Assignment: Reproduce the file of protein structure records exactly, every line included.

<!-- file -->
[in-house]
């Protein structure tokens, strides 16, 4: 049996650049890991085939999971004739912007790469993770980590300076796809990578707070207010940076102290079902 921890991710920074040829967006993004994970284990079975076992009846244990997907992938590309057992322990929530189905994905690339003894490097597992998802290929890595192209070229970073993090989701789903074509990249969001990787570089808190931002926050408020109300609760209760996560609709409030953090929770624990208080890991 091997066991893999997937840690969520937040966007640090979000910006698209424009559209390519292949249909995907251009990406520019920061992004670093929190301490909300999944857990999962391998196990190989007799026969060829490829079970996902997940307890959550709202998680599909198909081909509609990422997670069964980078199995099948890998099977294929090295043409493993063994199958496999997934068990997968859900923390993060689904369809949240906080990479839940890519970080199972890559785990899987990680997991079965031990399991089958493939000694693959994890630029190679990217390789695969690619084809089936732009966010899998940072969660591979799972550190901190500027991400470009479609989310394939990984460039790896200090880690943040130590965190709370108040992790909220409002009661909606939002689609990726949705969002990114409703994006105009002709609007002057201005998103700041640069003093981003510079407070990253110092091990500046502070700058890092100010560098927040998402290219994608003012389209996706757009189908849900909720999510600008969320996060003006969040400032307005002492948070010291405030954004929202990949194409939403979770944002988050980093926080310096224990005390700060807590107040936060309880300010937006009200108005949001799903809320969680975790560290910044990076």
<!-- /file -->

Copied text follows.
[in-house]
């Protein structure tokens, strides 16, 4: 049996650049890991085939999971004739912007790469993770980590300076796809990578707070207010940076102290079902 921890991710920074040829967006993004994970284990079975076992009846244990997907992938590309057992322990929530189905994905690339003894490097597992998802290929890595192209070229970073993090989701789903074509990249969001990787570089808190931002926050408020109300609760209760996560609709409030953090929770624990208080890991 091997066991893999997937840690969520937040966007640090979000910006698209424009559209390519292949249909995907251009990406520019920061992004670093929190301490909300999944857990999962391998196990190989007799026969060829490829079970996902997940307890959550709202998680599909198909081909509609990422997670069964980078199995099948890998099977294929090295043409493993063994199958496999997934068990997968859900923390993060689904369809949240906080990479839940890519970080199972890559785990899987990680997991079965031990399991089958493939000694693959994890630029190679990217390789695969690619084809089936732009966010899998940072969660591979799972550190901190500027991400470009479609989310394939990984460039790896200090880690943040130590965190709370108040992790909220409002009661909606939002689609990726949705969002990114409703994006105009002709609007002057201005998103700041640069003093981003510079407070990253110092091990500046502070700058890092100010560098927040998402290219994608003012389209996706757009189908849900909720999510600008969320996060003006969040400032307005002492948070010291405030954004929202990949194409939403979770944002988050980093926080310096224990005390700060807590107040936060309880300010937006009200108005949001799903809320969680975790560290910044990076």